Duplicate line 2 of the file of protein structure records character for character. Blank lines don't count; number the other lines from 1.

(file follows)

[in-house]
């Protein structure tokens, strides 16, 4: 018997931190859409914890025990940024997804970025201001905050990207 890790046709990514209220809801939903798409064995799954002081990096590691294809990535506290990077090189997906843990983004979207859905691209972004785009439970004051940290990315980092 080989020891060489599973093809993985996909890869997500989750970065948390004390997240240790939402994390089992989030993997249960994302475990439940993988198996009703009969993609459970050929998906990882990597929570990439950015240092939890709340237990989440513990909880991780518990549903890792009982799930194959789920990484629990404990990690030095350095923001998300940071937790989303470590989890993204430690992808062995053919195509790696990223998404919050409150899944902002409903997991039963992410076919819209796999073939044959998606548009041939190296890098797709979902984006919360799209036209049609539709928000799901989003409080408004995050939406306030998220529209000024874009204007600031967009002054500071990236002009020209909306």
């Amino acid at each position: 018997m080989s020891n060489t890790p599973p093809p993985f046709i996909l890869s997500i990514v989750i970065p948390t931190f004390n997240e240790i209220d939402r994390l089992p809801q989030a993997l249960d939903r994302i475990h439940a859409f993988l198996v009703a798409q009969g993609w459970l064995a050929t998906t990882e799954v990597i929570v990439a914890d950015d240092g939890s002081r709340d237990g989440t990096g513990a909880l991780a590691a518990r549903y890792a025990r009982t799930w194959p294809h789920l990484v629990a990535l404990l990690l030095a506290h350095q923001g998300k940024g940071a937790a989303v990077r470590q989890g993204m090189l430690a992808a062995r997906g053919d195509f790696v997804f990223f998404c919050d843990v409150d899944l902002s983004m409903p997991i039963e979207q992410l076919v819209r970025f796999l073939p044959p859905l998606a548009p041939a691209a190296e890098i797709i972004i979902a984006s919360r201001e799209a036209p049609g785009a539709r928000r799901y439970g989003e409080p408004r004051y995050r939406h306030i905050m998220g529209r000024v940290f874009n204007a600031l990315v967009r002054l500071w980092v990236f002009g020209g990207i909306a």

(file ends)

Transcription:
């Protein structure tokens, strides 16, 4: 018997931190859409914890025990940024997804970025201001905050990207 890790046709990514209220809801939903798409064995799954002081990096590691294809990535506290990077090189997906843990983004979207859905691209972004785009439970004051940290990315980092 080989020891060489599973093809993985996909890869997500989750970065948390004390997240240790939402994390089992989030993997249960994302475990439940993988198996009703009969993609459970050929998906990882990597929570990439950015240092939890709340237990989440513990909880991780518990549903890792009982799930194959789920990484629990404990990690030095350095923001998300940071937790989303470590989890993204430690992808062995053919195509790696990223998404919050409150899944902002409903997991039963992410076919819209796999073939044959998606548009041939190296890098797709979902984006919360799209036209049609539709928000799901989003409080408004995050939406306030998220529209000024874009204007600031967009002054500071990236002009020209909306």